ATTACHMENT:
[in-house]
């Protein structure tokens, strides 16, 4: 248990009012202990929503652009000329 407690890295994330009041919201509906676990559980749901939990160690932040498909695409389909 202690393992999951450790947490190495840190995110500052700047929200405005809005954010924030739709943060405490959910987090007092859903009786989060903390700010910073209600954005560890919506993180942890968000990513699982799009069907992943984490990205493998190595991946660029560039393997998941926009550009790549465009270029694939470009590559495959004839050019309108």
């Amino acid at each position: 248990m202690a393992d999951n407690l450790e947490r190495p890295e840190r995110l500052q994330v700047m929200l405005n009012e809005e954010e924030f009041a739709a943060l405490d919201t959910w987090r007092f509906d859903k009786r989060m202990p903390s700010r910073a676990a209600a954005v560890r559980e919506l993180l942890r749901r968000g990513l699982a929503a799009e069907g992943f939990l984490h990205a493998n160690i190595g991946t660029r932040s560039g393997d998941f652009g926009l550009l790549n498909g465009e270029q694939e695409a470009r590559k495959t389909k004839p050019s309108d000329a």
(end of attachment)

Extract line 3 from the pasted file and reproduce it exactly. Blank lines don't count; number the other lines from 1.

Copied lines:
């Amino acid at each position: 248990m202690a393992d999951n407690l450790e947490r190495p890295e840190r995110l500052q994330v700047m929200l405005n009012e809005e954010e924030f009041a739709a943060l405490d919201t959910w987090r007092f509906d859903k009786r989060m202990p903390s700010r910073a676990a209600a954005v560890r559980e919506l993180l942890r749901r968000g990513l699982a929503a799009e069907g992943f939990l984490h990205a493998n160690i190595g991946t660029r932040s560039g393997d998941f652009g926009l550009l790549n498909g465009e270029q694939e695409a470009r590559k495959t389909k004839p050019s309108d000329a």